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11:35 AM   July 31, 2014
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Pick of the Litter

Inventive displays can help boost sales in the competitive cat-litter category.
By Lori Luechtefeld


Courtesy of Pet Care Systems Inc.

Few pet product categories are as competitive as cat litter. Paying particular attention to display and product promotion in this area can help specialty retailers set themselves apart in the minds of their customers.

“Every grocery store, farm outlet and dollar store carries a selection of cat litter,” says Richard Murbach, chief executive officer of UltraPet Inc. in Anderson, S.C. “For pet stores to be competitive, their staffs need to have product knowledge and be able to make intelligent comparisons of the products. Customers shopping in pet stores are typically willing to pay slightly more for products if they can receive assistance in selection and get information.”

Due to the competitive nature of the cat-litter category, pricing pressures can reduce margins, says Tom Atyeo, marketing manager for UltraPet.

“When building displays of cat litter, it is important to include accessory items that can boost sales and profits,” he says. “Cat-litter scoops, trays, tray liners and mats are items that are less competitive and can have keystone profits or better.”

Selection and Display

POPs and Demos

Litter manufacturers offer a variety of tools to help retailers optimize their displays. Such resources include demonstration DVDs, sales literature, coupons and point-of-purchase display materials.

“Custom store signage, brochures and other POP materials can generate exceptional sales from a litter display,” says Mark Hughes, general manager of Pet Care Systems Inc. in Detroit Lakes, Minn. “The key is to make them relevant and persuasive to consumers so that they will purchase the product.”

In addition, cat-litter demo kits can help answer customers’ questions by allowing them to touch and smell the litter prior to making a selection, notes Cindee Kohagen, director of sales at PlanetWise Products Inc. in Pine Bluff, Ark.

“The retailer can have a full-size demo kit featuring various litters each week or small containers of each litter they carry,” she says. “Either will give much more information to their customers.”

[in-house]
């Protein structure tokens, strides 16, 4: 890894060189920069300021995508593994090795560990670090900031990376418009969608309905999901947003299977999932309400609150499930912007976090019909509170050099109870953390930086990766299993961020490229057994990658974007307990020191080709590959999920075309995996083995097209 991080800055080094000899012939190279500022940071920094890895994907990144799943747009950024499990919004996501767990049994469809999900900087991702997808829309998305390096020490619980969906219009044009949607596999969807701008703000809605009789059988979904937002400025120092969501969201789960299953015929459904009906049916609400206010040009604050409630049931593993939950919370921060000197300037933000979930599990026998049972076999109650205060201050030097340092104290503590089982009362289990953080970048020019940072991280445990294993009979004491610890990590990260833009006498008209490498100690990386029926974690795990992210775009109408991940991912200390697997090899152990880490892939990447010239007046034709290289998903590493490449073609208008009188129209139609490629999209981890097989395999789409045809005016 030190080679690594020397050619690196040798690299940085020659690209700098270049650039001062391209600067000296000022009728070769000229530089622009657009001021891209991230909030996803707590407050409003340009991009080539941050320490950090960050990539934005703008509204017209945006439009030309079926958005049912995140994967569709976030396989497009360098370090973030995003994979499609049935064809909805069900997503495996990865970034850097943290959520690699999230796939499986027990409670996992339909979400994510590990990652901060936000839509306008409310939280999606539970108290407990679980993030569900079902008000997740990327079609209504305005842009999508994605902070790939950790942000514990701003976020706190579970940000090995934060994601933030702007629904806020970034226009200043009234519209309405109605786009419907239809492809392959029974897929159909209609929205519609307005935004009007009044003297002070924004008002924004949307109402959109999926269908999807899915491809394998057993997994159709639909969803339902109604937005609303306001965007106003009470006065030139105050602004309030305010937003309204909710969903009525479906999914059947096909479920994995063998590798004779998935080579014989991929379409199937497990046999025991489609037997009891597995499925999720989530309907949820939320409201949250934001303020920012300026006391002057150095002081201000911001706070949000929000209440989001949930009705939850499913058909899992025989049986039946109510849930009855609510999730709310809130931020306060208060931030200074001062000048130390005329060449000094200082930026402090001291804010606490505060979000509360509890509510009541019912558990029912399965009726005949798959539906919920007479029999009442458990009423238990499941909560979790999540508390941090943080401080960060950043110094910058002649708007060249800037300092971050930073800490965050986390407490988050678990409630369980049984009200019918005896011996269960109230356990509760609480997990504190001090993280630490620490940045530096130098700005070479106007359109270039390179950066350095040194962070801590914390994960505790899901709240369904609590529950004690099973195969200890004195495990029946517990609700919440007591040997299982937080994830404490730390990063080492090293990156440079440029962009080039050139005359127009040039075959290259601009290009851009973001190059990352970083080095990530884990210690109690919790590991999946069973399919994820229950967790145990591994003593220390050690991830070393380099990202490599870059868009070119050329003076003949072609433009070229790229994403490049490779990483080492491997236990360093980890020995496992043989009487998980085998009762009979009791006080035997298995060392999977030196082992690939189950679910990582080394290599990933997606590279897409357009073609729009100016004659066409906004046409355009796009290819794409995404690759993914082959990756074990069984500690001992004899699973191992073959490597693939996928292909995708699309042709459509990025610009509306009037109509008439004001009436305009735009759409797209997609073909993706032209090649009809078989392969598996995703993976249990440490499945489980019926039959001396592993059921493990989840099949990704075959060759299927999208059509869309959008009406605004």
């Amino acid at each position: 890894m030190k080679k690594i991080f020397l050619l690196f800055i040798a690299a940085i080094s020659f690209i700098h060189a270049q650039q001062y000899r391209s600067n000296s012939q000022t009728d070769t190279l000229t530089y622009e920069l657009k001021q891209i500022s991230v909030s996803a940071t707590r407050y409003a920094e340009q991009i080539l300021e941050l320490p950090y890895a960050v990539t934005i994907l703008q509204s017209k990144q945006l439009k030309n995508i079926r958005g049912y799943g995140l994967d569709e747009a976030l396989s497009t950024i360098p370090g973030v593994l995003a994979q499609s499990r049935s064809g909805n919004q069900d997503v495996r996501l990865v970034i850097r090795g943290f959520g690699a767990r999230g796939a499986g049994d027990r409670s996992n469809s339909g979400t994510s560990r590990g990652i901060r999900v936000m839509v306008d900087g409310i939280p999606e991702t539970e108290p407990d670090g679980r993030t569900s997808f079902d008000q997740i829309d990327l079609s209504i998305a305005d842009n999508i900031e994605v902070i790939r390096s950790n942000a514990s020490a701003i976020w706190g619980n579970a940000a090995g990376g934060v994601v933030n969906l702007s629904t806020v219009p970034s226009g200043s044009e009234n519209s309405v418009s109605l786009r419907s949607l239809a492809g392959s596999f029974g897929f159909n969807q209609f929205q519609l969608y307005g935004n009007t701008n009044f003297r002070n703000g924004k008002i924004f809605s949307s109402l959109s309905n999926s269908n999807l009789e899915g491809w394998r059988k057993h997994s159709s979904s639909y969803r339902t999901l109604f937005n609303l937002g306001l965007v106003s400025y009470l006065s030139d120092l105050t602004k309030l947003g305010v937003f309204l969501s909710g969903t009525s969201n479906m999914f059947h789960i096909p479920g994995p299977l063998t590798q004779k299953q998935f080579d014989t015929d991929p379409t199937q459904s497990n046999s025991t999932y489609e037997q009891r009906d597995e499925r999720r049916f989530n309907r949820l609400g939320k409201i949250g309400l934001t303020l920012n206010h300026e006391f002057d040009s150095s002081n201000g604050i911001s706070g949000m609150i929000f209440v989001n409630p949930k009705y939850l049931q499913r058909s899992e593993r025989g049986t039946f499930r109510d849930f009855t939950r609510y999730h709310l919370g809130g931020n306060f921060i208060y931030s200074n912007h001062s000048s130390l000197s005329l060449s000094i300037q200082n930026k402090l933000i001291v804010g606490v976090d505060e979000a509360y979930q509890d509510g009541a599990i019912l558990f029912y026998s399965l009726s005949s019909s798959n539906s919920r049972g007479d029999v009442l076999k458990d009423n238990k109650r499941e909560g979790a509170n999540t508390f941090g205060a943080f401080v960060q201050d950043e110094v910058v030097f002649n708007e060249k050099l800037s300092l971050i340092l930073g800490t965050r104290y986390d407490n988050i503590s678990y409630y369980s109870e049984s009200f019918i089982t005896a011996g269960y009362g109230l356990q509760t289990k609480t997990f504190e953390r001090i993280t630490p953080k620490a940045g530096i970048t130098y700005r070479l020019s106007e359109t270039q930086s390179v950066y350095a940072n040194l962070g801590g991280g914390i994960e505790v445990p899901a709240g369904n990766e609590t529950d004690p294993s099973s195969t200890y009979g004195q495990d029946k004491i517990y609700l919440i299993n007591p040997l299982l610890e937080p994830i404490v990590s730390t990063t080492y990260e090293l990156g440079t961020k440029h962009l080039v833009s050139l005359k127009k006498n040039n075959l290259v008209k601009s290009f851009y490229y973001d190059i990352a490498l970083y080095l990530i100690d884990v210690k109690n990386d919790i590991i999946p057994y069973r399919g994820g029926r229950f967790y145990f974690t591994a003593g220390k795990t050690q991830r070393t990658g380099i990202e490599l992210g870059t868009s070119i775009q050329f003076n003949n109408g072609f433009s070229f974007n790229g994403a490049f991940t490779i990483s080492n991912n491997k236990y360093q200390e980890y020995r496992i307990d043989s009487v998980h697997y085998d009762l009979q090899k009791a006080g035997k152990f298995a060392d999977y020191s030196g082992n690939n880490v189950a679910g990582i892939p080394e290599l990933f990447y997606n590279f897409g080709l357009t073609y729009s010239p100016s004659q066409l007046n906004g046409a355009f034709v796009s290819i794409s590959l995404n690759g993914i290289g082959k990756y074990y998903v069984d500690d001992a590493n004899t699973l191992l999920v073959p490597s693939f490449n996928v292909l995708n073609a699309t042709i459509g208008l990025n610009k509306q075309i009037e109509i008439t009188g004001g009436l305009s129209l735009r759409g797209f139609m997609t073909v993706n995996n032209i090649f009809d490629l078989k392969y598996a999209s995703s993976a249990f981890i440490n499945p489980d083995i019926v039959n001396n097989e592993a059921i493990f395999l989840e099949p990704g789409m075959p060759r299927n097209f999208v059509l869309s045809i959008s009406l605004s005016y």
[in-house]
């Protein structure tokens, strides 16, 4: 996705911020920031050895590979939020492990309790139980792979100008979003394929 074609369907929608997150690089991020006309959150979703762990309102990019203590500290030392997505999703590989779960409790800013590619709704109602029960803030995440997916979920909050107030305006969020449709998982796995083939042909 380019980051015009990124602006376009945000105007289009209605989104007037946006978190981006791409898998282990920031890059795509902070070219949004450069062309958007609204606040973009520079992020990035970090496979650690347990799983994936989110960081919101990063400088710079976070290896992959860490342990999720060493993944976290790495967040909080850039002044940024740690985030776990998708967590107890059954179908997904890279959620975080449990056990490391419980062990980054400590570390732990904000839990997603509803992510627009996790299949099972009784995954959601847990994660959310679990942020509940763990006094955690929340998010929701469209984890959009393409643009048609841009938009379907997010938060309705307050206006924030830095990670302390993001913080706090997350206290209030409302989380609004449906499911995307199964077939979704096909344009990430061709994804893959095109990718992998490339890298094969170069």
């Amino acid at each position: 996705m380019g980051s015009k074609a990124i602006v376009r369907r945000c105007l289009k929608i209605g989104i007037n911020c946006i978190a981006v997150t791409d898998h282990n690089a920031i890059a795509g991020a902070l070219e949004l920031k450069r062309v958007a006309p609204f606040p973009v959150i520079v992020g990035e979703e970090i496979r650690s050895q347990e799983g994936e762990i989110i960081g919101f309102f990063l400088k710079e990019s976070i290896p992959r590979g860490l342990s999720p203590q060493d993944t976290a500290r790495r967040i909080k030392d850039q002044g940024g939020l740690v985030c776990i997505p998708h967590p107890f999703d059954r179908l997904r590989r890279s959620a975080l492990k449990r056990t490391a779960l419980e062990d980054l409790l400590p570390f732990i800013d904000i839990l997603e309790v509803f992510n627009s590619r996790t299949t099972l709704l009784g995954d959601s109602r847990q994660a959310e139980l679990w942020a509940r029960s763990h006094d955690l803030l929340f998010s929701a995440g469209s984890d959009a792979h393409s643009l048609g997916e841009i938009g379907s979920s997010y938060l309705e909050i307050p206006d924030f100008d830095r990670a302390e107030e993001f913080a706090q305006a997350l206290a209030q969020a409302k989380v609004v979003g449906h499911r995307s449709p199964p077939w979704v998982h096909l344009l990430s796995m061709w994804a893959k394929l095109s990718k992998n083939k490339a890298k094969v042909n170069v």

Cindee Kohagen, director of sales at PlanetWise Products Inc. in Pine Bluff, Ark., says it’s important for retailers to carry a complete litter selection to address customers’ varying needs and preferences.

“Don’t carry four SKUs of litter that is also sold at every grocery store down the street,” she says. “Be selective and offer unique pet specialty litters that can be supported by frequent buyer programs and special sales.”

Kim Woollard, assistant buyer for Complete Petmart, a 32-store chain headquartered in Ohio, says her stores carry a wide array of litters, from standard clay varieties to premium alternatives. The standard varieties are displayed in bulk on flats, while the premium brands are set apart from the rest.

“More and more people are asking for alternatives,” she says. “Currently, we display those in a separate area on the wall.”

When it comes to alternative brands, offering multiple sizes is a good merchandising strategy, says Mark Hughes, general manager of Pet Care Systems Inc. in Detroit Lakes, Minn.

“This is the fastest-growing—and highest-margin—litter segment,” he says.

“Adding larger sizes elevates a retailer’s value in the eyes of the customer. This leads to stronger sales and profits.”

If a display features different sizes of the same cat litter, put the larger items on the lower shelves, Atyeo recommends.

“This anchors the display from a visual perspective,” he says. “Having larger items on the lower shelves also makes it easier for the customer to shop.”
 
Being Creative
Hughes says the best way to merchandise cat litter, particularly a new brand, is to set up endcaps or floor displays.

“These displays can be adjacent to the litter aisle or even in the cat-food section,” he says. “Either way, off-shelf displays generally should at least double the sales rate for the brand being promoted.” 

Hughes notes that setting up a display is only the first step to a successful merchandising program.

“To really make sales soar, special pricing offers or cross promotions with other cat-related products should be part of the merchandising event,” he says. 

“If the items are on special, make sure the customer knows the price of the product and how much they are saving,” Atyeo says.

“Savings can be in percentages, dollars or both.”

John Braxton, co-owner of Braxton’s Animal Works in Wayne, Pa., says he’s found this strategy to be a successful one.

“If there’s a promotion going on, we’ll typically do an endcap display with the litter,” he says. “Those attract attention and have done very well in the past.” <HOME>


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